One Red Grape Makes Red, Rosé, and White Wine

Pinot Noir is often hailed for being utterly delicious, but it also happens to be one of the most versatile wine grapes in the world. This single red grape variety can be transformed to create not just red wine, but white, rosé, and sparkling wine as well. How  is this possible? It all comes down to the winemaking methods and the production processes that determine this little grape’s fate.

White Pinot Noir

If you were to cut open a Pinot Noir grape, you’d see that the flesh (the pulpy part) is actually a pale greenish yellow color. It’s actually the skins of the grapes that dye the juice a beautiful red hue, so if you want to produce a white wine with red grapes – the skins have got to be removed ASAP. This is the secret to white Pinot Noir (aka “Vin Gris”)

Of course, the red skins of grapes start dying the juice really quickly so winemakers work extra fast, usually opting to harvest on a cool morning and get the grapes to the cellar and pressed as fast as possible. The wine press used to make white Pinot Noir is a special pneumatic press (this style of press is used for white wine making) which crushes the grapes but filters off the skins and seeds. The remaining juice typically has a lovely, deep golden color.

Red Pinot Noir

Red Pinot Noir uses the red winemaking process. Wines become red because the fermenting juice is left in contact with the skins. In the production of red wines, rather than putting the berries through a press to remove the juice from the skins right away, the berries instead are crushed, breaking the skin to release the juice, which is fermented all together. The alcohol then acts as a solvent extracting the darkly colored anthocyan pigments out of the skins, turning the juice red. In addition to color compounds, the wine also gains other flavors and tannins from the skins. Tannins are flavorless, but add to the wine's body in addition to a slight astringent bitterness.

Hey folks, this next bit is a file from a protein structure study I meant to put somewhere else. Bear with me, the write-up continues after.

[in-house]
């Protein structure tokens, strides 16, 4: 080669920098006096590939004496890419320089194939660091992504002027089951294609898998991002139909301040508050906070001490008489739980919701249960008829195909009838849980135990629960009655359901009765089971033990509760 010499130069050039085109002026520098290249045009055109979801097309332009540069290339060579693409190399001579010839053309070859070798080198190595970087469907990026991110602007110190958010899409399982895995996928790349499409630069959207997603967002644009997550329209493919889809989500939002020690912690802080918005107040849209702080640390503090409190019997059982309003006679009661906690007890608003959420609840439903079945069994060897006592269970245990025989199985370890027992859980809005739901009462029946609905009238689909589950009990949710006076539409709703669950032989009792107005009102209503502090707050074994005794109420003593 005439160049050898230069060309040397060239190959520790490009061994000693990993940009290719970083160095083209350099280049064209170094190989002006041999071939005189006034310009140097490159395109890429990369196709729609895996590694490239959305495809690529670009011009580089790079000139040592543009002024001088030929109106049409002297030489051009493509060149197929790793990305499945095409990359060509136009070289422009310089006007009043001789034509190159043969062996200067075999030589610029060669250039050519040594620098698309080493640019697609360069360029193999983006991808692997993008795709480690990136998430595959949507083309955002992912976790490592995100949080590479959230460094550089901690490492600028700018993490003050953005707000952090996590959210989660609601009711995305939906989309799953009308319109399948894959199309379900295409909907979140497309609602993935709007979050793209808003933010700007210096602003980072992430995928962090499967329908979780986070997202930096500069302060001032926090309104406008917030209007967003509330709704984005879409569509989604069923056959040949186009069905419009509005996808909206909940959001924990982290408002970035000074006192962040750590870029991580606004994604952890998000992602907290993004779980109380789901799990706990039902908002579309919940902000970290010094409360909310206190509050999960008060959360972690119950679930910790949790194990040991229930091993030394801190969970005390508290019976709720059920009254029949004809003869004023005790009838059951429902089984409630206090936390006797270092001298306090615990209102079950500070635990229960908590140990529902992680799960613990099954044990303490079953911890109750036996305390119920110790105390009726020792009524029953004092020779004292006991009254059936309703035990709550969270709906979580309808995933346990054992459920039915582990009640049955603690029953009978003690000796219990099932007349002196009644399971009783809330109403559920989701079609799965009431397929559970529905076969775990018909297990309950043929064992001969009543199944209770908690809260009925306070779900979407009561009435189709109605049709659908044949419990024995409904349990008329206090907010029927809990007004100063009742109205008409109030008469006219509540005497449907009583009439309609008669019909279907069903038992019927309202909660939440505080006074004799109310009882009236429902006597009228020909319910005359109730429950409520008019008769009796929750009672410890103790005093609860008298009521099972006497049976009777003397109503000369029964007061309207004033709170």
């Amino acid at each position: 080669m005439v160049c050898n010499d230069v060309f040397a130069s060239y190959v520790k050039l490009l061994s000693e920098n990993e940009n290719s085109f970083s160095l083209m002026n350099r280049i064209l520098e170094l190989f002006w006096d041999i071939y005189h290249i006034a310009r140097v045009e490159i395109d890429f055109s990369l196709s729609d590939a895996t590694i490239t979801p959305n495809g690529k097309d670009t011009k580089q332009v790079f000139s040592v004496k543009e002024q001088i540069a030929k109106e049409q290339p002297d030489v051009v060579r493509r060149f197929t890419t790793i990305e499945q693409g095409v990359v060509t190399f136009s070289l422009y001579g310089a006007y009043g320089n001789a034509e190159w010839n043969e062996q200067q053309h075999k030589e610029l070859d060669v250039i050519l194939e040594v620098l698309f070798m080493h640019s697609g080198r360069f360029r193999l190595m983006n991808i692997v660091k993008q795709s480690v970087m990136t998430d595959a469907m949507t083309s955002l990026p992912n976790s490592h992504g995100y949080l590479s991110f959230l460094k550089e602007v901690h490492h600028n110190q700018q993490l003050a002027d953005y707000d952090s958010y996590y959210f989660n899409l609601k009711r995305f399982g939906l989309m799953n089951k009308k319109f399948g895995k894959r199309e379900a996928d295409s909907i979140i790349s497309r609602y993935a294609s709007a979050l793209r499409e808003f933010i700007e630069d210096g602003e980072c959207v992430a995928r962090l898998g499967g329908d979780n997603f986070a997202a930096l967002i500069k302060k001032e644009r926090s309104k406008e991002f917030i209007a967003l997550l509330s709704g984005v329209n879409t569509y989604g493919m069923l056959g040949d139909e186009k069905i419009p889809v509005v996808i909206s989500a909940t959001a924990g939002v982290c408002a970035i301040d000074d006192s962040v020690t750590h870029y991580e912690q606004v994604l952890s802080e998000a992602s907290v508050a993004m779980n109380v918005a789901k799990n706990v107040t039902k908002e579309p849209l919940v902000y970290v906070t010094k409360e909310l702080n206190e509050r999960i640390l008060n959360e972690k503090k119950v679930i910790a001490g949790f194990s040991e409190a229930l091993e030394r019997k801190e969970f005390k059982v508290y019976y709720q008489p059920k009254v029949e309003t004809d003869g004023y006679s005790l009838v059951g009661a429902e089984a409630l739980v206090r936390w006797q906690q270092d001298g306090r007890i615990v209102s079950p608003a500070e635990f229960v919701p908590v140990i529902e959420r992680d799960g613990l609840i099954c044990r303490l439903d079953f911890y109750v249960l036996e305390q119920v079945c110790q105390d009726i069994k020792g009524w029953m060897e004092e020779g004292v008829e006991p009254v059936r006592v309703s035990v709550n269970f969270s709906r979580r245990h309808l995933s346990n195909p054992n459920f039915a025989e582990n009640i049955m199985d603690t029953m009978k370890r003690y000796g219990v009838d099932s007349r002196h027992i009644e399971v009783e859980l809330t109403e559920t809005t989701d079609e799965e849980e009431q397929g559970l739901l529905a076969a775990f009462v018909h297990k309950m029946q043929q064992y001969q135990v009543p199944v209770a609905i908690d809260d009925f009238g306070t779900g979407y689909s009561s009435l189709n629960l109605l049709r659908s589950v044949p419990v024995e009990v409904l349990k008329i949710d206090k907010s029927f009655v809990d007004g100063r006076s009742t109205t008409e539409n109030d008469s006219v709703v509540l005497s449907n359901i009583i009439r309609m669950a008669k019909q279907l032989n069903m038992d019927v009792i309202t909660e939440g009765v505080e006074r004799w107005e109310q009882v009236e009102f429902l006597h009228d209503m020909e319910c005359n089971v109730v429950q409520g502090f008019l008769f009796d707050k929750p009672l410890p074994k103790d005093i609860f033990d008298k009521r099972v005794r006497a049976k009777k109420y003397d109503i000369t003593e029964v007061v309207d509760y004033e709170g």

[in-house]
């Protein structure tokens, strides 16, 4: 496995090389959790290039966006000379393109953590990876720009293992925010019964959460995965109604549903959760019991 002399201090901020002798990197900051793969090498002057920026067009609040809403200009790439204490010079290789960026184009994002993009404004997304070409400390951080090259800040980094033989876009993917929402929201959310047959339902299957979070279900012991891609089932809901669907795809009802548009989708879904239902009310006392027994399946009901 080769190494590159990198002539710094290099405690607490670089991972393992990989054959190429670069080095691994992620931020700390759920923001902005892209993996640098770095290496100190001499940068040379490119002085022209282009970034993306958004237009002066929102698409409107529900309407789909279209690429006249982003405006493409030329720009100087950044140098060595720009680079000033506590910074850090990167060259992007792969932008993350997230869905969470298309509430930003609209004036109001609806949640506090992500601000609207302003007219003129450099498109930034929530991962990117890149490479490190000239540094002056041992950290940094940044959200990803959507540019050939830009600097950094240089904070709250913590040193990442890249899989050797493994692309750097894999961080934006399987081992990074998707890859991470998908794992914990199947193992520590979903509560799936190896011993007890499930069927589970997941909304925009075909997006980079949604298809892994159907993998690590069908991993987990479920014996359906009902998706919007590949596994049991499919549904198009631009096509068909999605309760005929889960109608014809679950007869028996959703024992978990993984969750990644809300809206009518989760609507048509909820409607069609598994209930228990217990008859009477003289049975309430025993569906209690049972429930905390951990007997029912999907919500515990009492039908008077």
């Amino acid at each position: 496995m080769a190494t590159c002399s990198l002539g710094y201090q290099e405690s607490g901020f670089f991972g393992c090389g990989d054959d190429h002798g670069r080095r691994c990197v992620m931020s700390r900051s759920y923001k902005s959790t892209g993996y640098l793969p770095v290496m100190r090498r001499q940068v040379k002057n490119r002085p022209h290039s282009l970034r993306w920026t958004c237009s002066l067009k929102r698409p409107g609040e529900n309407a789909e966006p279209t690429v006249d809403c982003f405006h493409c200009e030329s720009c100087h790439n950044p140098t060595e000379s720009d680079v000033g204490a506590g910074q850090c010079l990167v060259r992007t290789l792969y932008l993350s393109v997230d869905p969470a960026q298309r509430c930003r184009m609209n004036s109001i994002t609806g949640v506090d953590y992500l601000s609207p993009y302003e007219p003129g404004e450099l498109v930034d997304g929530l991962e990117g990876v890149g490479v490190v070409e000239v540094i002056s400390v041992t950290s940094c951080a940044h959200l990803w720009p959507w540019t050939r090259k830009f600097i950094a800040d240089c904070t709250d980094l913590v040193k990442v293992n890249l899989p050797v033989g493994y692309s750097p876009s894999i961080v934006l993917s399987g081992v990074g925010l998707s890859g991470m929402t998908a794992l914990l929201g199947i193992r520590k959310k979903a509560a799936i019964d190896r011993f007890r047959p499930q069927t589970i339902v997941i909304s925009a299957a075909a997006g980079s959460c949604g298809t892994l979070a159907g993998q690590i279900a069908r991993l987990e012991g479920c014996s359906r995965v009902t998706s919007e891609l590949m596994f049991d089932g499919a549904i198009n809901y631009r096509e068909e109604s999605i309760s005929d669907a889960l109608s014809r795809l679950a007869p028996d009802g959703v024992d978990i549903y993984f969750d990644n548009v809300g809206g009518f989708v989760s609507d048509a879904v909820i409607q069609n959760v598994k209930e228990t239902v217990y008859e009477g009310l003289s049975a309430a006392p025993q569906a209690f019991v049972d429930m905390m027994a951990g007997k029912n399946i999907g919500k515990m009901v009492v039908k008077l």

Rosé Pinot Noir

Making Rosé is all about timing. The longer the skins are in the juice, the darker they dye the wine. Rosé wine is a middle ground between white wine and red wine. Made from red grapes, the wine is left to have some contact with the skins so it can absorb a bit of color but the skins are pressed off well before fermentation has completed. Typically, a rosé wine will be left on the skins between a few hours, for a light style with a pale salmon hue, to up to 24 hours, where it develops a richer, strawberry light red tint. The more contact allowed and the darker the wine, the more it will show the characteristics of a red wine in body, flavor as well as tannin structure.

Sparkling Pinot Noir aka Blanc de Noirs

Start with white Pinot Noir and then ferment it again to make blanc de noirs. To make sparkling wine, you essentially take a specially formulated wine (using perfectly underripe grapes that produce more acidity) and ferment it again in bottles so that the carbon dioxide can’t escape and it pressurizes the bottle, carbonating the wine. You can find Blanc de Noirs made all over the world, and almost always, Pinot Noir is the grape used for this wine (the other is a Pinot variant called Pinot Meunier).